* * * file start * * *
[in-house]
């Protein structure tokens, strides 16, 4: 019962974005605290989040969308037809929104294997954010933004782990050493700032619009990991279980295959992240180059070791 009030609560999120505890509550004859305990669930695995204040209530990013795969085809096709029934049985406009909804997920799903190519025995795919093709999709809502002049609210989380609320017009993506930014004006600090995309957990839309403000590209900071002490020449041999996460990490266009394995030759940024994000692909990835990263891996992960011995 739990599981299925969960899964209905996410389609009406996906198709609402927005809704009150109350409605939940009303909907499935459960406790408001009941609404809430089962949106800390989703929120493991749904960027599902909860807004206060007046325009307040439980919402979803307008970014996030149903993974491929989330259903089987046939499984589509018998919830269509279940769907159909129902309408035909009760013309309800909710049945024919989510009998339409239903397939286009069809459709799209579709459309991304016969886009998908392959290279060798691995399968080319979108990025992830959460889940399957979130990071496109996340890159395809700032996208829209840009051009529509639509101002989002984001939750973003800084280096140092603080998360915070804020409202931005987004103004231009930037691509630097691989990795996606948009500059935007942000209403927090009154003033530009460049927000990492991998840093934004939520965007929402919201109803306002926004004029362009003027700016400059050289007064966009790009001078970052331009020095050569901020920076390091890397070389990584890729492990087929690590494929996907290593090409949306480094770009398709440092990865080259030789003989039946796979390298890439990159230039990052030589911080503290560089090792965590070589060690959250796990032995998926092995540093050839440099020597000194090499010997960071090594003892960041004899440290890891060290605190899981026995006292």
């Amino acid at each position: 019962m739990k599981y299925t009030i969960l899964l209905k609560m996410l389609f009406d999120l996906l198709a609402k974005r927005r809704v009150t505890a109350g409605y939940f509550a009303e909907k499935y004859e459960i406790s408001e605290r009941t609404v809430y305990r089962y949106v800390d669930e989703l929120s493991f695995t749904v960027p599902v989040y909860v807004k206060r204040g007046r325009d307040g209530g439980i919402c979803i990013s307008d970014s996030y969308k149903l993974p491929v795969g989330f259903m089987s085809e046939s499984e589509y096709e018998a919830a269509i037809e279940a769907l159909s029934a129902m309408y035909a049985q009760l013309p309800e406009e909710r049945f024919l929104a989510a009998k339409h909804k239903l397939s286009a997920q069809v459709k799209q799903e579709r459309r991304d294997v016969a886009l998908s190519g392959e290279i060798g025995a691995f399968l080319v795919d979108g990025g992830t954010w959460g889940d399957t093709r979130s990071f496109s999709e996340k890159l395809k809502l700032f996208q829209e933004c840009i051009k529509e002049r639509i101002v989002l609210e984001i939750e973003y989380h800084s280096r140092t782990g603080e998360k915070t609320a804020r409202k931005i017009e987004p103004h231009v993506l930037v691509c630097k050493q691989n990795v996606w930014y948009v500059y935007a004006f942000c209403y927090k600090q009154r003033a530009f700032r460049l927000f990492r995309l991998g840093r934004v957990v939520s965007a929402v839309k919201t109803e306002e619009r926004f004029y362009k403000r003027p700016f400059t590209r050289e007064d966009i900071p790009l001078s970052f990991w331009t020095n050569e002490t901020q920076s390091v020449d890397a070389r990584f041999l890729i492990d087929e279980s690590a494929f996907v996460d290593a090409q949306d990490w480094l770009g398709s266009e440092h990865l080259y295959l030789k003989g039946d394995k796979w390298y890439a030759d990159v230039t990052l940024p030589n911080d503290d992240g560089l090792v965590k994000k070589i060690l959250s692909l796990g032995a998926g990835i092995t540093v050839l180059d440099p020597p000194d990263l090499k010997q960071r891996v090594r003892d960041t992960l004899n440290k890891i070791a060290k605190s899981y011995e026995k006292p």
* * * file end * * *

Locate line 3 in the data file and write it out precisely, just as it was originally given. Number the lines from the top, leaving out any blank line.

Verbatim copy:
């Amino acid at each position: 019962m739990k599981y299925t009030i969960l899964l209905k609560m996410l389609f009406d999120l996906l198709a609402k974005r927005r809704v009150t505890a109350g409605y939940f509550a009303e909907k499935y004859e459960i406790s408001e605290r009941t609404v809430y305990r089962y949106v800390d669930e989703l929120s493991f695995t749904v960027p599902v989040y909860v807004k206060r204040g007046r325009d307040g209530g439980i919402c979803i990013s307008d970014s996030y969308k149903l993974p491929v795969g989330f259903m089987s085809e046939s499984e589509y096709e018998a919830a269509i037809e279940a769907l159909s029934a129902m309408y035909a049985q009760l013309p309800e406009e909710r049945f024919l929104a989510a009998k339409h909804k239903l397939s286009a997920q069809v459709k799209q799903e579709r459309r991304d294997v016969a886009l998908s190519g392959e290279i060798g025995a691995f399968l080319v795919d979108g990025g992830t954010w959460g889940d399957t093709r979130s990071f496109s999709e996340k890159l395809k809502l700032f996208q829209e933004c840009i051009k529509e002049r639509i101002v989002l609210e984001i939750e973003y989380h800084s280096r140092t782990g603080e998360k915070t609320a804020r409202k931005i017009e987004p103004h231009v993506l930037v691509c630097k050493q691989n990795v996606w930014y948009v500059y935007a004006f942000c209403y927090k600090q009154r003033a530009f700032r460049l927000f990492r995309l991998g840093r934004v957990v939520s965007a929402v839309k919201t109803e306002e619009r926004f004029y362009k403000r003027p700016f400059t590209r050289e007064d966009i900071p790009l001078s970052f990991w331009t020095n050569e002490t901020q920076s390091v020449d890397a070389r990584f041999l890729i492990d087929e279980s690590a494929f996907v996460d290593a090409q949306d990490w480094l770009g398709s266009e440092h990865l080259y295959l030789k003989g039946d394995k796979w390298y890439a030759d990159v230039t990052l940024p030589n911080d503290d992240g560089l090792v965590k994000k070589i060690l959250s692909l796990g032995a998926g990835i092995t540093v050839l180059d440099p020597p000194d990263l090499k010997q960071r891996v090594r003892d960041t992960l004899n440290k890891i070791a060290k605190s899981y011995e026995k006292p």